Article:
He invited her to the Houses of Parliament and his home, kissing and hugging her. When she was 14 he invited her and a friend over to his home and tried to lock them in the bedroom, saying: “Would you like to get naked and have some fun?” but the friend told him “to get lost” and nothing happened.
But four years later, when Joanne was 18 and Freud was 54, he brutally raped her.
After going to her house and cooking for her, “he came down on me and I froze up with terror.
“I kept saying I did not want him to continue forcing me, but was terrified that he would become violent.
“He then just took me by the hand onto my parents’ bed where he brutally and perfunctorily penetrated me.”
After asking her if she was on the Pill (she said she was not) he turned her over and anally raped her with such violence that she had blood “streaming down my thighs” and “bled profusely for a week afterwards”.
After raping her, he told her “you can stay there my dear” and went into her living room to watch the World Cup on television.
He later contacted her mother, before she had a chance to tell her she had been raped, and said Joanne had had a “bad” sexual experience and that she should have been “flattered” by his attentions.
When Sylvia Woosley was in her 40s, she plucked up the courage to confront Freud, and arranged to see him at the House of Commons.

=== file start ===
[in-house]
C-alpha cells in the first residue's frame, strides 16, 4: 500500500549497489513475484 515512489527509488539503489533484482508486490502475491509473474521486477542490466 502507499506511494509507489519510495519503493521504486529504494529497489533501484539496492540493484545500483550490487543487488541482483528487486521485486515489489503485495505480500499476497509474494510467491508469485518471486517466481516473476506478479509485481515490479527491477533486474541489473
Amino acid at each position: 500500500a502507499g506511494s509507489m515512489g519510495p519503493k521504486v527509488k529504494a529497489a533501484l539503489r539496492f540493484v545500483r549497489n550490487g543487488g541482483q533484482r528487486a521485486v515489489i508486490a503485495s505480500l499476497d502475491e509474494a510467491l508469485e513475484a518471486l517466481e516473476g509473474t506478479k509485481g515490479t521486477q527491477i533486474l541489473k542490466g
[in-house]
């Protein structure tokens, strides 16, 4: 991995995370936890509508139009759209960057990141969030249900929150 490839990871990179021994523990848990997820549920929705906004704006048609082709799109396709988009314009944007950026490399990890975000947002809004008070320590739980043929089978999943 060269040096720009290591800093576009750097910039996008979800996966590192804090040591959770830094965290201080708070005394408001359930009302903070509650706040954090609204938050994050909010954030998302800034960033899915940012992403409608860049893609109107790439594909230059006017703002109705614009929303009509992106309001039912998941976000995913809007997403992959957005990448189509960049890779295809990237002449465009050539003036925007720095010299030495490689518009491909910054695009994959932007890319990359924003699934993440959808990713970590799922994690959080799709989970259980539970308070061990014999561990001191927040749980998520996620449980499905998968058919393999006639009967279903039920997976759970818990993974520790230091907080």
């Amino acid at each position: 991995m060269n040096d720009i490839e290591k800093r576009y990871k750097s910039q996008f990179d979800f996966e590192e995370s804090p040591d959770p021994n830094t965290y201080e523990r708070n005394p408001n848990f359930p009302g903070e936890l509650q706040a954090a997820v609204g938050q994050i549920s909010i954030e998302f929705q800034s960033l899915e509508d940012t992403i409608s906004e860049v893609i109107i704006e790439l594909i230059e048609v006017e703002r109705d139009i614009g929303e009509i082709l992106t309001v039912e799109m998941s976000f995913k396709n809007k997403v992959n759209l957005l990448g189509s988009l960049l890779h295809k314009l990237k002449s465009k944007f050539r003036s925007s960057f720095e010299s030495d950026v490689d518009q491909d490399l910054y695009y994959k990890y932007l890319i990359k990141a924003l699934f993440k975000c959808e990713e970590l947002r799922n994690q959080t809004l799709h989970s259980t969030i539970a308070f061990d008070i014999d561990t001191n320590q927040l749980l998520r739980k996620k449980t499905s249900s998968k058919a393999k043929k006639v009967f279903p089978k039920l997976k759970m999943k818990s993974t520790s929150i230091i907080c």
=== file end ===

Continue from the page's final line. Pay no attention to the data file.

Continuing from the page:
She asked him: “Why me?” and he replied: “Because I loved you, you were a very sensual little girl.”
In 1987, the year Freud was knighted, she told Jill Freud that she had not been lying all those years before, and Mrs Freud admitted to her that: “I think now it’s possible that what you said was the truth.”
She gave Mrs Woosley £100 and Freud sent her a cheque for £500 after she asked him for money because she was broke.
Sylvia and Joanne’s accounts of being attacked by Freud have been corroborated by people they told at the time.
Joanne said: “I live in constant terror that I will be found out, exposed. I have already suffered across nearly 40 years…this is disempowerment, self destructiveness and grief. This is what real suffering looks like.”
Mrs Woosley said the abuse “affected my behaviour all my life”. Married twice, she said the abuse caused “my lack of trust, my lack of self-confidence, my self-destructions”.
“I don’t want to take this to my tomb,” she said.
“At the end it’s come out. So you can’t bury the truth.”